Here’s another good way to reduce the number of times your meal is interrupted, while still keeping the celebration of love going. In order to get the wedding couple to kiss, guests must bring their significant other up in front of everyone and smooch while you applaud. It gives them a taste of their own medicine, in a fun and playful way.

Answer a Question About the Bride and Groom

Here’s a way to turn the kissing ‘game’ into an actual fun game for everyone involved. Have your maid of honor or best man prepare a list of trivia questions about you and your partner. To make you kiss, the guest must answer the question correctly. If they answer right, everyone learns something about the wedding couple and you smooch. If they answer wrong, there will be no smooching and they’ll have to sit back down. Bonus points for having a buzzer for wrong answers.

We all know the glass-clinking custom is annoying. But don’t eliminate it; make it better. Any of the above options will be more fun for you and your guests.

Wedding Budget

Common Wedding Budget Challenges

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There is no question that weddings can be expensive and that most of us have to plan one within a budget. Certain parts of the wedding planning will be more challenging to fit into your budget than others.

The first thing many couples struggle with is exactly who to invite to their wedding. This is a crucial aspect of your planning because you will need to choose a venue that can hold the number of people you expect to invite. Since for most couples, the wedding venue is the most expensive part, these two considerations go hand in hand.

To make it easier to fit your venue into your wedding budget it helps to be flexible when it comes to choosing one. This also goes hand in hand with the date you’d like to get married on. It can be a challenge to keep from blowing your budget if you have a desire to get married over a holiday weekend or you have your heart set on a Saturday wedding. To get around the high cost of any wedding venue, consider having the ceremony on a Friday afternoon/evening or anytime on a Sunday.

So many aspects come into the wedding planning process that it can be easy to spend the budget on the bigger aspects while forgetting about the smaller ones. This becomes challenging when you realize you have left a part of the planning process out of your budget.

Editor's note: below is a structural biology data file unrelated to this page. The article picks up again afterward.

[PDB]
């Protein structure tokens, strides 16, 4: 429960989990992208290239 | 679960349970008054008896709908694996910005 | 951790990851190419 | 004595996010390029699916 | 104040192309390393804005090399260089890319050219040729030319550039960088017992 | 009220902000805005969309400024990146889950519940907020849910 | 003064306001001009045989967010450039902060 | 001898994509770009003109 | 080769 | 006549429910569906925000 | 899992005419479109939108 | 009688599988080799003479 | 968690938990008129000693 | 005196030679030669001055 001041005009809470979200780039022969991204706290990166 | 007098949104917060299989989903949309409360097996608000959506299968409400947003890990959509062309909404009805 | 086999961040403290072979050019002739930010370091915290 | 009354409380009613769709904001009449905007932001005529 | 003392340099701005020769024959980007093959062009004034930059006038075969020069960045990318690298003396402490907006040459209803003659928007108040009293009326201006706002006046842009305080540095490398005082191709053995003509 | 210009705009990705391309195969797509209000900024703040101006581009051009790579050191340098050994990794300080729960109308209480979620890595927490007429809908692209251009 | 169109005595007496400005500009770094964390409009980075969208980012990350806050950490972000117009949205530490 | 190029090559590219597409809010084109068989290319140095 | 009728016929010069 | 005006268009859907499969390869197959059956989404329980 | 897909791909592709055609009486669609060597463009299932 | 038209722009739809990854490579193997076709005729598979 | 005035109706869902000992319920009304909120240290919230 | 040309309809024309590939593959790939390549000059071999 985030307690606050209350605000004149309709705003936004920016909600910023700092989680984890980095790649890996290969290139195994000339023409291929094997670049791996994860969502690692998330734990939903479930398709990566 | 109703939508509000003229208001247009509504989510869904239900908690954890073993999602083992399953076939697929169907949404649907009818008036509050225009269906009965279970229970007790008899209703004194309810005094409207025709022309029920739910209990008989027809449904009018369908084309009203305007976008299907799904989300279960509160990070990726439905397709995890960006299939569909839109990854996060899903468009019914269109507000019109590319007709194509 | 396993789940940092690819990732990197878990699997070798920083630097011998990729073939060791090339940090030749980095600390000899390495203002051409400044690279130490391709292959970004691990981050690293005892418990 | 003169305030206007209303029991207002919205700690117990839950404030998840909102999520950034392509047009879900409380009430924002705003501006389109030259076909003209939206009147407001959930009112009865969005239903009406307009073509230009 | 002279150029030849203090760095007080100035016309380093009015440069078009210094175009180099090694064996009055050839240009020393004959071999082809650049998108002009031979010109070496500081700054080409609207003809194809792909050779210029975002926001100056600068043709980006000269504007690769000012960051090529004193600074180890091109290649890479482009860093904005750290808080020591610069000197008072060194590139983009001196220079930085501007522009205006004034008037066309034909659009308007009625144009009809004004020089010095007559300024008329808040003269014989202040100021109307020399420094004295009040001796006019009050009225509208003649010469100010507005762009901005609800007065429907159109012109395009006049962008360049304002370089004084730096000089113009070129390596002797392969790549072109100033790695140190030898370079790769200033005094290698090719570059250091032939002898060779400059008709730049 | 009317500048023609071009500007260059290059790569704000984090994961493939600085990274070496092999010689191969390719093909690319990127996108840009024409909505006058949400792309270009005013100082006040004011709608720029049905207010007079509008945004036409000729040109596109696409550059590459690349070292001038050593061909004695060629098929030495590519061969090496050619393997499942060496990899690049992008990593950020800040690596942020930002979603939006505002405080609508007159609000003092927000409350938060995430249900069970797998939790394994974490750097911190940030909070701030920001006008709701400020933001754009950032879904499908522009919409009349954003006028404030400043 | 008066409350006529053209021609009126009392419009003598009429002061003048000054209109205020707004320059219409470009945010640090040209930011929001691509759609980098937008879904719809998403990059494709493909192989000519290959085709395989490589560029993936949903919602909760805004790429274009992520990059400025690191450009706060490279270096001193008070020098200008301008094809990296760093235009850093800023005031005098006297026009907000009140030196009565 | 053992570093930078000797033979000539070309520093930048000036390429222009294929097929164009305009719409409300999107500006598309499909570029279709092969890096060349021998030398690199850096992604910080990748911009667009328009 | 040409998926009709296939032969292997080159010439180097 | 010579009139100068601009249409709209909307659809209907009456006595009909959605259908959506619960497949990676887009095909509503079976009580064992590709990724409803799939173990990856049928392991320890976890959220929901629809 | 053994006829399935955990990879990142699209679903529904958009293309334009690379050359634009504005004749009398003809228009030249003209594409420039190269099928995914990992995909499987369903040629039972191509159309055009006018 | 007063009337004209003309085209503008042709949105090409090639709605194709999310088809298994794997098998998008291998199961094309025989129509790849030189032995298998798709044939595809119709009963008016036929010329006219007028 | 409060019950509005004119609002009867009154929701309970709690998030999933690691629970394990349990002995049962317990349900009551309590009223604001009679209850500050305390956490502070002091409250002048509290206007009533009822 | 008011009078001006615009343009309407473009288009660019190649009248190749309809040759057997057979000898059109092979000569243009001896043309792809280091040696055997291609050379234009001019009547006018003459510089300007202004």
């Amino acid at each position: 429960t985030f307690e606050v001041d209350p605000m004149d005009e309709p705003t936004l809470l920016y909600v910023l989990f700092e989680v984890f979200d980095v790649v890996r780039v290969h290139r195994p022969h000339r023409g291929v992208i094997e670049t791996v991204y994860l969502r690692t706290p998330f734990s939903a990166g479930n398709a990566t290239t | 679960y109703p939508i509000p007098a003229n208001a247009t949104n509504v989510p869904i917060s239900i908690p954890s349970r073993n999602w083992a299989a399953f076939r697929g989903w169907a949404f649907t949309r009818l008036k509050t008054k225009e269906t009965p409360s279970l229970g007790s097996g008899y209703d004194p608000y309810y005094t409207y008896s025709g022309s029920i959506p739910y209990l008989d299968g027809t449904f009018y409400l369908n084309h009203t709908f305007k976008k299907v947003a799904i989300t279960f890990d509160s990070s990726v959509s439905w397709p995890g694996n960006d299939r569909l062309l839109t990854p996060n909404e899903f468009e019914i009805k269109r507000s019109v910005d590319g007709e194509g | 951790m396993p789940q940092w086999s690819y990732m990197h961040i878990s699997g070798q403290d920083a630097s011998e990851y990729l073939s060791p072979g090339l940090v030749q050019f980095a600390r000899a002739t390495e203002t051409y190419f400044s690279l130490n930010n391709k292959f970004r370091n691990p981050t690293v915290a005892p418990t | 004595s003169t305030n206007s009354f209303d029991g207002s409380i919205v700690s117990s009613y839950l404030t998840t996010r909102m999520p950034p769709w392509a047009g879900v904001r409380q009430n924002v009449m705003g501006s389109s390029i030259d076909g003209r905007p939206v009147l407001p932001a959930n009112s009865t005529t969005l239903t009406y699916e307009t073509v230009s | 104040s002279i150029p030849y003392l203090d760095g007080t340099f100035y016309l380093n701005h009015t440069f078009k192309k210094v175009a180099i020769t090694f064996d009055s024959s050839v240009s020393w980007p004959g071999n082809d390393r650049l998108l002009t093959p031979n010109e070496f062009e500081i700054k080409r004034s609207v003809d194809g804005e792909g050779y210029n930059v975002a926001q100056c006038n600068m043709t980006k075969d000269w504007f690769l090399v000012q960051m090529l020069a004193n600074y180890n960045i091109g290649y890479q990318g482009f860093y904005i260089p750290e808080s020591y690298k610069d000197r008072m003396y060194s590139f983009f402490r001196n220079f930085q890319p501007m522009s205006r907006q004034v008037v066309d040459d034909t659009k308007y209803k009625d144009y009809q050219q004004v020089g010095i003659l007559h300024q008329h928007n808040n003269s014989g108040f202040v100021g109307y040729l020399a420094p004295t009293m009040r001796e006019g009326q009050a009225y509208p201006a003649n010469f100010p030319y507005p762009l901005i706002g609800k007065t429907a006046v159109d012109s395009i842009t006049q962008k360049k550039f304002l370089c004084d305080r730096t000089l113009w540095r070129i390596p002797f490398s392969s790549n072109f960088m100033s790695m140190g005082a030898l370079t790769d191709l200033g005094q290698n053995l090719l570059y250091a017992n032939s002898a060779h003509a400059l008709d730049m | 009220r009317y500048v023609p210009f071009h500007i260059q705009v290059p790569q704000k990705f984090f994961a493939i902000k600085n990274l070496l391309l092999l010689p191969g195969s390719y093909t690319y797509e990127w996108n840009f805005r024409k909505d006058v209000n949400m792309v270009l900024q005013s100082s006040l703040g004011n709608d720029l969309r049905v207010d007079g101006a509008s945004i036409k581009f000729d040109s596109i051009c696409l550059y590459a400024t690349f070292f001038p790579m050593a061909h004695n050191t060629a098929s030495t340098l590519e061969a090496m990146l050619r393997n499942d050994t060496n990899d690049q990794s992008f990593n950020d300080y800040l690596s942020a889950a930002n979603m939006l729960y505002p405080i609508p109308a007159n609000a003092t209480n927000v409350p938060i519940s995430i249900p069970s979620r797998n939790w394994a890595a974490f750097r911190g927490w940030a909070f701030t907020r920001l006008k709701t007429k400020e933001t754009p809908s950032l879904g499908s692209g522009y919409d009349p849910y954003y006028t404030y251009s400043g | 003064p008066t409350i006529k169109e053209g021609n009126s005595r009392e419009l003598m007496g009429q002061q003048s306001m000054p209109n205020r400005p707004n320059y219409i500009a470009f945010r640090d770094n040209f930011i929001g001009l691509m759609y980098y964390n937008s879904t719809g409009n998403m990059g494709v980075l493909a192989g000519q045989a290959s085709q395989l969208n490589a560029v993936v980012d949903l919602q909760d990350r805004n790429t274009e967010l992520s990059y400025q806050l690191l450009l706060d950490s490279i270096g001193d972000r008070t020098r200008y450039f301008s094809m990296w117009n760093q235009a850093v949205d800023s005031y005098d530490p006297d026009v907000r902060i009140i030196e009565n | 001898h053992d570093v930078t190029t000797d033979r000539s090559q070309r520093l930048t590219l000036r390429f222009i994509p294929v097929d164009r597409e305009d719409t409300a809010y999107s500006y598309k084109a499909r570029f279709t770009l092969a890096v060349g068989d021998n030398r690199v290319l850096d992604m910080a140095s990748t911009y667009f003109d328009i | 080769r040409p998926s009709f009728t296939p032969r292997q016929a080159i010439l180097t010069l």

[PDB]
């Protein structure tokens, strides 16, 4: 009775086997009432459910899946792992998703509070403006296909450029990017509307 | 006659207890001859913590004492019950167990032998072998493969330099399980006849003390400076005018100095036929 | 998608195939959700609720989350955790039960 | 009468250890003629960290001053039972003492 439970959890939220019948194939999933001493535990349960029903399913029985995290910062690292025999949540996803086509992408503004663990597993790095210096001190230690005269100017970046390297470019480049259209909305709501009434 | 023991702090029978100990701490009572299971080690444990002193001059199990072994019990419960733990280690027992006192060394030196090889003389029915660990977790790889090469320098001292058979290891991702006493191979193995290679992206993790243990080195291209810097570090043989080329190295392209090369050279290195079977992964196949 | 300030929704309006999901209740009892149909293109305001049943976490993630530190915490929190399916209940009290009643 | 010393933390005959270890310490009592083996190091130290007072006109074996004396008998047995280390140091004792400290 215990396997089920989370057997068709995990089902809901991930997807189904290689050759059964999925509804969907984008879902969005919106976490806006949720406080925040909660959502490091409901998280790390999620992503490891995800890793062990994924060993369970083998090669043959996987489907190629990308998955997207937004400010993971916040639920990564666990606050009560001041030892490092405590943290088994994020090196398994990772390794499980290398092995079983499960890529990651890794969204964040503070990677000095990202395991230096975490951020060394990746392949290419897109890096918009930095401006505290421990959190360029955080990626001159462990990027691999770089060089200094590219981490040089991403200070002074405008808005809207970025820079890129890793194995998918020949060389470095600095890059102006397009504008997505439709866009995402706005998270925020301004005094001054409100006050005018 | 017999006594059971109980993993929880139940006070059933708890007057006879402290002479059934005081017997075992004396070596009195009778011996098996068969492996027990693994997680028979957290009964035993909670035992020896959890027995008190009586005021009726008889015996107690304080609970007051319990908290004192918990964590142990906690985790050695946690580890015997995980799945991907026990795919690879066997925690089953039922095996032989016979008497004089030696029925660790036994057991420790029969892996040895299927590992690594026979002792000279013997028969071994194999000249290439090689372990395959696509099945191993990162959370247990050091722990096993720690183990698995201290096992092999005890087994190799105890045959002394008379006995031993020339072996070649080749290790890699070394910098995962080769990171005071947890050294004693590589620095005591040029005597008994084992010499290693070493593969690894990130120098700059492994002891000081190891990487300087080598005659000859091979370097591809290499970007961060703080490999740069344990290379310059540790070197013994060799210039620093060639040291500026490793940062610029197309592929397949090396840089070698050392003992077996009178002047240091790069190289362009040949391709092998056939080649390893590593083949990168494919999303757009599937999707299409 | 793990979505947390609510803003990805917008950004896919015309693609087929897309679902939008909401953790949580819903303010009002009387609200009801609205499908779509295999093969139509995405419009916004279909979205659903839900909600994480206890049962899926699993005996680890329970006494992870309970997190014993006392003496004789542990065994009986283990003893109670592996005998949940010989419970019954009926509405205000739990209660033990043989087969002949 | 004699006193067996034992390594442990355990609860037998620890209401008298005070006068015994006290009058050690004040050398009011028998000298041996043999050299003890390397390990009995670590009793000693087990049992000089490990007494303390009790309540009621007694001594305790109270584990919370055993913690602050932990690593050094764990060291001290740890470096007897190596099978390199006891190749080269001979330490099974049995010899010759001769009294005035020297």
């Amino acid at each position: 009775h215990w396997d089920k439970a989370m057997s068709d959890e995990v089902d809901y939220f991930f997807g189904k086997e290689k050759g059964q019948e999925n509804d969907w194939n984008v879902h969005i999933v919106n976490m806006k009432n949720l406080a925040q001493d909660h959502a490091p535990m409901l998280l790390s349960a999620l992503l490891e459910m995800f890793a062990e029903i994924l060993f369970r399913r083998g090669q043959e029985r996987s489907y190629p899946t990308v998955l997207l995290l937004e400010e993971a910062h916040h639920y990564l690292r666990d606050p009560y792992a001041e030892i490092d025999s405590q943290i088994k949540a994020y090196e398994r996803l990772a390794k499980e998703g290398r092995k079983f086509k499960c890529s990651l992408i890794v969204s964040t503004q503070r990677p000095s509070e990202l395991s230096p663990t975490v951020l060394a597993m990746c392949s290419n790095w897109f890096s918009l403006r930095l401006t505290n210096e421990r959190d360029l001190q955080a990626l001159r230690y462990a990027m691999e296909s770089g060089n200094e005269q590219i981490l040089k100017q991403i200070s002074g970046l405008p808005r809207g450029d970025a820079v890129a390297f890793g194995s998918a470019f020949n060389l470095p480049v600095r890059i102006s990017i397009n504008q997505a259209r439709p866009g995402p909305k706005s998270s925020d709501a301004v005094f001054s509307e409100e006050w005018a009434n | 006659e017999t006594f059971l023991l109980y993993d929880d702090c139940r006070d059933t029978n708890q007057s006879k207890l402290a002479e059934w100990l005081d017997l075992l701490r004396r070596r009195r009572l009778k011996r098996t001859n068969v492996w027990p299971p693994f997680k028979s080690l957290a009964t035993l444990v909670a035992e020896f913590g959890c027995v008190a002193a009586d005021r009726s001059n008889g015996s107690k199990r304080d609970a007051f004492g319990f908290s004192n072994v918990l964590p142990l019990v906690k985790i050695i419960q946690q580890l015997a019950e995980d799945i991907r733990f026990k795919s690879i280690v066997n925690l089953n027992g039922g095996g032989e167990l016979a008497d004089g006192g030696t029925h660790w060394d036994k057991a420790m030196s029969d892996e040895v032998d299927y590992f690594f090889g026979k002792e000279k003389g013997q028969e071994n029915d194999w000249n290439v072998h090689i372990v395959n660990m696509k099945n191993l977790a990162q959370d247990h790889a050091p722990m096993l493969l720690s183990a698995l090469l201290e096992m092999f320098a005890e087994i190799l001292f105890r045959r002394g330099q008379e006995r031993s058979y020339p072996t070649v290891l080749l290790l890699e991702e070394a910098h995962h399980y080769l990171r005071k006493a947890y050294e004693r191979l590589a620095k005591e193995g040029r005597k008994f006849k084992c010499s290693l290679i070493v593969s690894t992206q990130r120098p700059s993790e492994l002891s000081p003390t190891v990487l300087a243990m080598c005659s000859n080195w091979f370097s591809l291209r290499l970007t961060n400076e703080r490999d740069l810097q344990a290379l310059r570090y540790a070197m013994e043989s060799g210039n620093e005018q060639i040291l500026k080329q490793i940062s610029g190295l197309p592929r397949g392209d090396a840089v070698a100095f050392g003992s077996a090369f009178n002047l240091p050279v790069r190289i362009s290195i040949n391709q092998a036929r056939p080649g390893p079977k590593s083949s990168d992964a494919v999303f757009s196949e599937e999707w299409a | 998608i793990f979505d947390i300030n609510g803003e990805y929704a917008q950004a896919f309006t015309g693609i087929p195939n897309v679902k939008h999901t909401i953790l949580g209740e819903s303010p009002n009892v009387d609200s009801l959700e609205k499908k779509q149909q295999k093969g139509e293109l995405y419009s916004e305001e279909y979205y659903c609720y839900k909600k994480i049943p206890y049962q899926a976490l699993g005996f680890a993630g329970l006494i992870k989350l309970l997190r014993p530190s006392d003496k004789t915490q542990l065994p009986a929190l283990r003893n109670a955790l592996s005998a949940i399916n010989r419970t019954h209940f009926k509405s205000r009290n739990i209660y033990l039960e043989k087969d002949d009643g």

While it is easy to think of purchasing wedding invitations you might get thrown for a loop when you realize how much money you’ll have to spend on postage to mail them all out. You may also not realize that it will cost you more for postage if your wedding invitations are square. One way around this is to hand deliver as many of your invitations as you can. If you do need to mail invitations stick to the standard stamps, as fancier stamps will cost you more and the truth is that your guests aren’t likely to take a second glance at the stamp on their invitation. In addition to mailing out the invitations you’ll also have to separately mail out the RSVP and save the date cards, as well as the thank you cards you’ll send after the wedding.

Speaking of, on your wedding day you’re going to need a lot of small items that you might not think of before you leave home. This usually leads to someone from the wedding running out and picking up last minute items, which can result in spending money you didn’t have budgeted to spend. The best way around this is to pack a bag of wedding day necessities at least one week before the big event.

These are some of the most common things we forget when planning the budget for a wedding. When you have an effective game plan you can avoid running into these hurtles at any point during the day of your wedding.

Arnold Palmer

Delicious Non-Alcoholic Summer Wedding Drinks

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So you’re planning your wedding reception, and for any of a number of very good possible reasons, you’ve decided to have a dry reception. It’s certainly an acceptable option for anyone with religious or lifestyle reasons to avoid alcohol. But it does make the reception planning a little more difficult. While there are plenty of articles about cash bar versus open bar, or wine and beer versus cocktails, there are very few resources for tasty non-alcoholic beverages. So we’re creating one right here, right now. Here are a few delicious non-alcoholic drinks that are cool and refreshing for your summer wedding reception.

Minty Arnold Palmer

The Arnold Palmer is the classic mock-tail, which mixes two simple ingredients–lemonade and iced tea–to come up with something that tastes like more than the sum of its parts. But you can take it to the next level by adding a dash of mint simple syrup and some mint sprigs to each glass. It makes the perfect summertime drink even more refreshing, especially when served ice cold.

Shirley Temple

For a 1920’s themed wedding, go for the classic non-alcoholic favorite of adorable curly-haired moppets everywhere. The recipe couldn’t be simpler–just mix a dash of grenadine (cherry-flavored syrup) with a tall glass of lemon-lime soda, and there you have it. The sugar kick will keep your guests dancing well into the evening, and the color will stain everyone’s teeth, making for hilarious pictures.